as well as safety devices. These include sturdier roll bars and roll cages with padding to reduce head trauma
during an accident, air bags and more ergonomically designed seating with restraints. Jeeps safety has become a priority, yet not at the expense of its rugged heritage.
1997 Jeep Wrangler TJ. (Note the Full Front to Rear Roll-cage)
Will the new Jeep Wrangler still rollover? Absolutely! The same rules still apply as when I began talking about this
potential in the first paragraph:
high center of gravity + short wheelbase = increased rollover potential.
The difference today when compared to older Jeeps is that the likelihood is much less than before.
Any vehicle can rollover if the right circumstances exist. It comes down to a matter of degree.
The high centered, short wheelbase rigs still require a lot of knowledge and understanding of their
limitations as well as their abilities on and off the road to keep Jeeps safe and stable while driving.
Some factors to consider for safe operation of high clearance Jeeps on pavement:
Keep your speed reasonable. Don't exceed speed limits especially in bad weather conditions.
The little Jeeps were not meant for high speeds anyway, and they were especially not meant to be driven like sports cars. And with gas prices today why not save gas as well?
Learn how to save gas and still enjoy your Jeep!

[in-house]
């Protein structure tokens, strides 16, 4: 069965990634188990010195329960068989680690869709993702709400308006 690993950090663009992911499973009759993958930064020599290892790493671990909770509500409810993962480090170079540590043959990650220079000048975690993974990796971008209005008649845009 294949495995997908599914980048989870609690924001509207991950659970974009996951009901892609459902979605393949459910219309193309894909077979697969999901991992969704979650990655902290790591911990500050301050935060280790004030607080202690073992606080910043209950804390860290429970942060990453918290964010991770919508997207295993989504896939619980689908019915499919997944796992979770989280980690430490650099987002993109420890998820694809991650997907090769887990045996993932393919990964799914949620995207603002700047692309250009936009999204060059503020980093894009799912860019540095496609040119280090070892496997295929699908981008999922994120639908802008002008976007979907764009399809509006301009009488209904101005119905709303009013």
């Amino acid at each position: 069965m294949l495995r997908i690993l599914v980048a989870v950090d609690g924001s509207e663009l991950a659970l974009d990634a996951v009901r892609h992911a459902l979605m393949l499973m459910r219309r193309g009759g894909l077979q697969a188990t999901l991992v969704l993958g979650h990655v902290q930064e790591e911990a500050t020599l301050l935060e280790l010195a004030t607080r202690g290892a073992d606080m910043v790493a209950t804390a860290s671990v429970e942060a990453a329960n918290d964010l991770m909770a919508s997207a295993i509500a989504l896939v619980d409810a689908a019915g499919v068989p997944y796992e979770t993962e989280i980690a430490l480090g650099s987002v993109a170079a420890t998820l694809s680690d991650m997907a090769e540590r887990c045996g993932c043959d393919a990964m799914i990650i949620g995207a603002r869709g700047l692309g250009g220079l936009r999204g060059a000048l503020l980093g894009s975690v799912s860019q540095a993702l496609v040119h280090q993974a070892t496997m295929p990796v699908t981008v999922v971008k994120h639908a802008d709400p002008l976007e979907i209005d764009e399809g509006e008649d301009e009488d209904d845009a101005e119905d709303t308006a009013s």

Be extra cautious with sharp turns. Many Jeep rollovers occur because of quick or panic turns of the wheel.
Be alert. Pay careful attention to your driving. (I know... this applies to driving any vehicle.
It's just more critical in a high clearance Jeep.)
Know your Jeep's limitations and respect them. They ARE versatile, but they can't go anywhere or do everything contrary to some folklore.
Don't brake hard in bad weather. Anti-lock brakes have helped this tremendously,
but not all newer Jeeps and older Jeeps have this safety feature.
Here are some factors for safe off-road operation:
Many of the same precautions apply as in the above list for on-pavement driving, so I won't repeat them again.
Make certain you have a good solid rollcage on your Jeep.
Have an approved fire extinguisher secured, and within easy reach on the Jeep at all times.
If the terrain looks too difficult, don't try it. This is a recipe for disaster. Note: A simple slope
can have enough angle for a rollover if your position on the grade is not just right.
Know what's at the top of a hill BEFORE you try to climb it in your Jeep.
Stay focused. When you are on unstable ground anything can happen to throw you off course into danger.
Again, I can't stress enough to watch your speed. Unless you are an experienced Baja racer or the such,
you and your Jeep are best served by taking it S-L-O-W.
Jeeps break...and...people break! Have enough basic tools and parts for emergencies. Carry a good first aid kit as well.
Now, go out and enjoy your pride and joy. Stay safe and healthy!